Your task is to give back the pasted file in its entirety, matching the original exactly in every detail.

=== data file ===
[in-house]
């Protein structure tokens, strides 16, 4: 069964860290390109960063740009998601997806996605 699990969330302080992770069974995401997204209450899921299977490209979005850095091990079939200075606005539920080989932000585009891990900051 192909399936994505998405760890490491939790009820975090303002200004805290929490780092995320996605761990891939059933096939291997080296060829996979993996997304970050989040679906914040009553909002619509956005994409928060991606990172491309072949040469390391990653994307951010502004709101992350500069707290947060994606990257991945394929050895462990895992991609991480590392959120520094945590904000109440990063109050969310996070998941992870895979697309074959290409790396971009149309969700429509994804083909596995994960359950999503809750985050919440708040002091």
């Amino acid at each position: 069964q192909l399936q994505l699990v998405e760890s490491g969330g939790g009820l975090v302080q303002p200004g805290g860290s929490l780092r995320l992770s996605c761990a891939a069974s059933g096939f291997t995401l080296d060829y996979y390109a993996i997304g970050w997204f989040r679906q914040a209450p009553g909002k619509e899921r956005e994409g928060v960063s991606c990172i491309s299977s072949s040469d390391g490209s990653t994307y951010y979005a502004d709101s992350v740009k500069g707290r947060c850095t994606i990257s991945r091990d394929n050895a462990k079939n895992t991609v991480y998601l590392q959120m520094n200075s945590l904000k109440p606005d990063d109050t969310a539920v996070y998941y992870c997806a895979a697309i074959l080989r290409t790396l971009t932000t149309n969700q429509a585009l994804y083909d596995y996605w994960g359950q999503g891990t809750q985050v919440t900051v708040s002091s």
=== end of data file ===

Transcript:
[in-house]
């Protein structure tokens, strides 16, 4: 069964860290390109960063740009998601997806996605 699990969330302080992770069974995401997204209450899921299977490209979005850095091990079939200075606005539920080989932000585009891990900051 192909399936994505998405760890490491939790009820975090303002200004805290929490780092995320996605761990891939059933096939291997080296060829996979993996997304970050989040679906914040009553909002619509956005994409928060991606990172491309072949040469390391990653994307951010502004709101992350500069707290947060994606990257991945394929050895462990895992991609991480590392959120520094945590904000109440990063109050969310996070998941992870895979697309074959290409790396971009149309969700429509994804083909596995994960359950999503809750985050919440708040002091």
């Amino acid at each position: 069964q192909l399936q994505l699990v998405e760890s490491g969330g939790g009820l975090v302080q303002p200004g805290g860290s929490l780092r995320l992770s996605c761990a891939a069974s059933g096939f291997t995401l080296d060829y996979y390109a993996i997304g970050w997204f989040r679906q914040a209450p009553g909002k619509e899921r956005e994409g928060v960063s991606c990172i491309s299977s072949s040469d390391g490209s990653t994307y951010y979005a502004d709101s992350v740009k500069g707290r947060c850095t994606i990257s991945r091990d394929n050895a462990k079939n895992t991609v991480y998601l590392q959120m520094n200075s945590l904000k109440p606005d990063d109050t969310a539920v996070y998941y992870c997806a895979a697309i074959l080989r290409t790396l971009t932000t149309n969700q429509a585009l994804y083909d596995y996605w994960g359950q999503g891990t809750q985050v919440t900051v708040s002091s």